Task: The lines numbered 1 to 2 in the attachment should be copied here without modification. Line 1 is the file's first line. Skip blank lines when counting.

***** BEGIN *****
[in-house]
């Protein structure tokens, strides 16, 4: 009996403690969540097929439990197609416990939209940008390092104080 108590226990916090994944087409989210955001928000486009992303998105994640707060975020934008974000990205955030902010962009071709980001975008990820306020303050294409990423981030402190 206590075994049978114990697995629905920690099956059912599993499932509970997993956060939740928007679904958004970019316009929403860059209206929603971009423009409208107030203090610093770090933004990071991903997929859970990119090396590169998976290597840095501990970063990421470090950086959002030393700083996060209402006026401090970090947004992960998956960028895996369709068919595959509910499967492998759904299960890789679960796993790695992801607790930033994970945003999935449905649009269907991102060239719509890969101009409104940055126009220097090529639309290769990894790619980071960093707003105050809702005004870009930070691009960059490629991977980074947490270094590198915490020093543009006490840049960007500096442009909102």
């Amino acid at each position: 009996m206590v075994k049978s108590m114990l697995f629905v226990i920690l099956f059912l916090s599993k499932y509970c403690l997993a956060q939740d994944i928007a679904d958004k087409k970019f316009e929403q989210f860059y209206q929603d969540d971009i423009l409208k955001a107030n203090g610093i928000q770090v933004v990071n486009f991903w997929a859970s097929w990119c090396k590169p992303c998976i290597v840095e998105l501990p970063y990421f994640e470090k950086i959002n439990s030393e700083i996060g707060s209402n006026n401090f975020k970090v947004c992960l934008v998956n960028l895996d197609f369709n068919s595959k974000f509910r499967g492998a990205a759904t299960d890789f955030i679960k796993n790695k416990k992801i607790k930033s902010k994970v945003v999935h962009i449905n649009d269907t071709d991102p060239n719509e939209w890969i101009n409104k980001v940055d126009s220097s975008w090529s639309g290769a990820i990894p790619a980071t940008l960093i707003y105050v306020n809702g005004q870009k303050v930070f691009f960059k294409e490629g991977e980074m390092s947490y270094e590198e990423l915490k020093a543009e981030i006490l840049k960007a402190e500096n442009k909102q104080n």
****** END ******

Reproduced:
[in-house]
């Protein structure tokens, strides 16, 4: 009996403690969540097929439990197609416990939209940008390092104080 108590226990916090994944087409989210955001928000486009992303998105994640707060975020934008974000990205955030902010962009071709980001975008990820306020303050294409990423981030402190 206590075994049978114990697995629905920690099956059912599993499932509970997993956060939740928007679904958004970019316009929403860059209206929603971009423009409208107030203090610093770090933004990071991903997929859970990119090396590169998976290597840095501990970063990421470090950086959002030393700083996060209402006026401090970090947004992960998956960028895996369709068919595959509910499967492998759904299960890789679960796993790695992801607790930033994970945003999935449905649009269907991102060239719509890969101009409104940055126009220097090529639309290769990894790619980071960093707003105050809702005004870009930070691009960059490629991977980074947490270094590198915490020093543009006490840049960007500096442009909102």